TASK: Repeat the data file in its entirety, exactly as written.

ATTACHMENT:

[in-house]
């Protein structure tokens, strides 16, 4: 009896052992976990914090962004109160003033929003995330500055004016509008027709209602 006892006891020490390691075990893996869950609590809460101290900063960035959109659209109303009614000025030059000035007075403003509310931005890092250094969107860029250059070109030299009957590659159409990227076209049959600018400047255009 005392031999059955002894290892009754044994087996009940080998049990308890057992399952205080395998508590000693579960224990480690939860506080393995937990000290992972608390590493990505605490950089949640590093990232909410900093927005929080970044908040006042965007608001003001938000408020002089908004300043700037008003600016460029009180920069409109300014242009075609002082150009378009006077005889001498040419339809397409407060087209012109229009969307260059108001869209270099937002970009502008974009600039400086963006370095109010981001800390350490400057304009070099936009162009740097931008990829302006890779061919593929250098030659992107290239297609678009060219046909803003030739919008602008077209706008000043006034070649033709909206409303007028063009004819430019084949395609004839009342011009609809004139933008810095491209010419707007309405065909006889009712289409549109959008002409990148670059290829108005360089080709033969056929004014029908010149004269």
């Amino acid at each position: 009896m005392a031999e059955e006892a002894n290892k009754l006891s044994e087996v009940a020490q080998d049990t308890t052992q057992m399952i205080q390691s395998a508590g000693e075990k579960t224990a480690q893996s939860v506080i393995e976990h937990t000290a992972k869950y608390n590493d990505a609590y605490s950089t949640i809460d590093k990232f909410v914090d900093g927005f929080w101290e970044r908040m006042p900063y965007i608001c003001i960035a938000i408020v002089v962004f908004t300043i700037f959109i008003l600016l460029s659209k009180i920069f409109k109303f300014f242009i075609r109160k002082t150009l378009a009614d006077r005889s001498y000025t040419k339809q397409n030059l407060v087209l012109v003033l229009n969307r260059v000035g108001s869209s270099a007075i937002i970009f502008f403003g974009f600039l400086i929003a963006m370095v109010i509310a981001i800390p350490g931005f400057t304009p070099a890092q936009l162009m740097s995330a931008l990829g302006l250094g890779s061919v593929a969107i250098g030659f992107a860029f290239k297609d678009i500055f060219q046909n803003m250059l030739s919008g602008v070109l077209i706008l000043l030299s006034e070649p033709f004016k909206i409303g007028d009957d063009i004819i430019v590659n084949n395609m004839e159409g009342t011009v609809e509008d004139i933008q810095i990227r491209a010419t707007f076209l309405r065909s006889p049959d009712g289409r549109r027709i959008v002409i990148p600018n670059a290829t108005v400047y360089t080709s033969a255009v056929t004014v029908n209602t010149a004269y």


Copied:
[in-house]
């Protein structure tokens, strides 16, 4: 009896052992976990914090962004109160003033929003995330500055004016509008027709209602 006892006891020490390691075990893996869950609590809460101290900063960035959109659209109303009614000025030059000035007075403003509310931005890092250094969107860029250059070109030299009957590659159409990227076209049959600018400047255009 005392031999059955002894290892009754044994087996009940080998049990308890057992399952205080395998508590000693579960224990480690939860506080393995937990000290992972608390590493990505605490950089949640590093990232909410900093927005929080970044908040006042965007608001003001938000408020002089908004300043700037008003600016460029009180920069409109300014242009075609002082150009378009006077005889001498040419339809397409407060087209012109229009969307260059108001869209270099937002970009502008974009600039400086963006370095109010981001800390350490400057304009070099936009162009740097931008990829302006890779061919593929250098030659992107290239297609678009060219046909803003030739919008602008077209706008000043006034070649033709909206409303007028063009004819430019084949395609004839009342011009609809004139933008810095491209010419707007309405065909006889009712289409549109959008002409990148670059290829108005360089080709033969056929004014029908010149004269």
């Amino acid at each position: 009896m005392a031999e059955e006892a002894n290892k009754l006891s044994e087996v009940a020490q080998d049990t308890t052992q057992m399952i205080q390691s395998a508590g000693e075990k579960t224990a480690q893996s939860v506080i393995e976990h937990t000290a992972k869950y608390n590493d990505a609590y605490s950089t949640i809460d590093k990232f909410v914090d900093g927005f929080w101290e970044r908040m006042p900063y965007i608001c003001i960035a938000i408020v002089v962004f908004t300043i700037f959109i008003l600016l460029s659209k009180i920069f409109k109303f300014f242009i075609r109160k002082t150009l378009a009614d006077r005889s001498y000025t040419k339809q397409n030059l407060v087209l012109v003033l229009n969307r260059v000035g108001s869209s270099a007075i937002i970009f502008f403003g974009f600039l400086i929003a963006m370095v109010i509310a981001i800390p350490g931005f400057t304009p070099a890092q936009l162009m740097s995330a931008l990829g302006l250094g890779s061919v593929a969107i250098g030659f992107a860029f290239k297609d678009i500055f060219q046909n803003m250059l030739s919008g602008v070109l077209i706008l000043l030299s006034e070649p033709f004016k909206i409303g007028d009957d063009i004819i430019v590659n084949n395609m004839e159409g009342t011009v609809e509008d004139i933008q810095i990227r491209a010419t707007f076209l309405r065909s006889p049959d009712g289409r549109r027709i959008v002409i990148p600018n670059a290829t108005v400047y360089t080709s033969a255009v056929t004014v029908n209602t010149a004269y």